Rehab for Steindler Surgery 25 Years After My TBPI

Questions, stories, victories and antidotes to everyday challenges of traumatic injuries.
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pmconway_ub
Posts: 4
Joined: Thu May 29, 2014 10:21 am

Rehab for Steindler Surgery 25 Years After My TBPI

Post by pmconway_ub » Thu May 29, 2014 12:42 pm

[I submitted this post in the Newly Injured TBPI forum an hour ago, but it’s not yet displayed and I’m not sure that’s really the most appropriate forum so I’m submitting it here too.]

I’m looking for any info that can help me with me rehab. I broke my neck and had a brachial plexus injury on my left side in 1965, at the age of 19. Finally because of pain and deformity in the joints of my right hand, I decided to have the Steindler flexorplasty operation (moving my forearm flexors and pronator higher on my humerus to give me some elbow flexion). The doctors also moved a small chip of my elbow, so that the chuip, plus the natural contracture from the surgery, could end my hyper-extending my elbow.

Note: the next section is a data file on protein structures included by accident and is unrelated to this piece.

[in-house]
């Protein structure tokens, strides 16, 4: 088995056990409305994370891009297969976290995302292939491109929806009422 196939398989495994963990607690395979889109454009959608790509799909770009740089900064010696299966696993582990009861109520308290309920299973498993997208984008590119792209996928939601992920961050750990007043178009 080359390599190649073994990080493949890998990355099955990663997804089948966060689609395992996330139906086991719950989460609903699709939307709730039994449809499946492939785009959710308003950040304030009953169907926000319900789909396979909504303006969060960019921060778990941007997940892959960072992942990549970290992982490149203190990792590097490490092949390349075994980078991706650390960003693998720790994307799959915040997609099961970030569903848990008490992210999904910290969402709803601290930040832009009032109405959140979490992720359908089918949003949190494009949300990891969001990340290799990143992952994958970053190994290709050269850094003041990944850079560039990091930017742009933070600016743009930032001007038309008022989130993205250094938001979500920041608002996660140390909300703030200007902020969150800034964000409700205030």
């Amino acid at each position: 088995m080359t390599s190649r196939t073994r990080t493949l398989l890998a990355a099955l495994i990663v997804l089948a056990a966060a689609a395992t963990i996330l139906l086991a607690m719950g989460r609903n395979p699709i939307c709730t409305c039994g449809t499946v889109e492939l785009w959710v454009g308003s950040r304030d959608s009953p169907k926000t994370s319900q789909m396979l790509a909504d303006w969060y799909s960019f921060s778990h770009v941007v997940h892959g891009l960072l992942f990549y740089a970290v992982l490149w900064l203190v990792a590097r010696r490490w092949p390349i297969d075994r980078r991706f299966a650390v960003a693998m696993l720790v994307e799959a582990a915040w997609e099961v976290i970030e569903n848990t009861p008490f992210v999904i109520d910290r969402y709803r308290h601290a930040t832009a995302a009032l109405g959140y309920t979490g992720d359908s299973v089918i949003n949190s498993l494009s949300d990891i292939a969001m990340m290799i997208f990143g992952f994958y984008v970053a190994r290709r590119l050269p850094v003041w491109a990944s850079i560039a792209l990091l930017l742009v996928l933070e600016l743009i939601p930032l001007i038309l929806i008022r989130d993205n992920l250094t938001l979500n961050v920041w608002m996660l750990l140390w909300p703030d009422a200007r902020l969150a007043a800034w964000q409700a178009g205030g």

My question. Rehab is excruciatingly slow. The doctors now only allow me to flex my elbow (NO extension) and only when my arm is prone on a table. If I use an arm skate (homemade using ball bearing rollers), I can bring my arm toward me a couple of inches. However, the therapist expects me to be able to move with minimal resistance and so far I am able manage that less than an inch. Can you tell me --

1) How much of this is my brain not yet learning to use the flexors/pronator?

2) How much is it weak muscles?

3) How best can I further retraining my brain?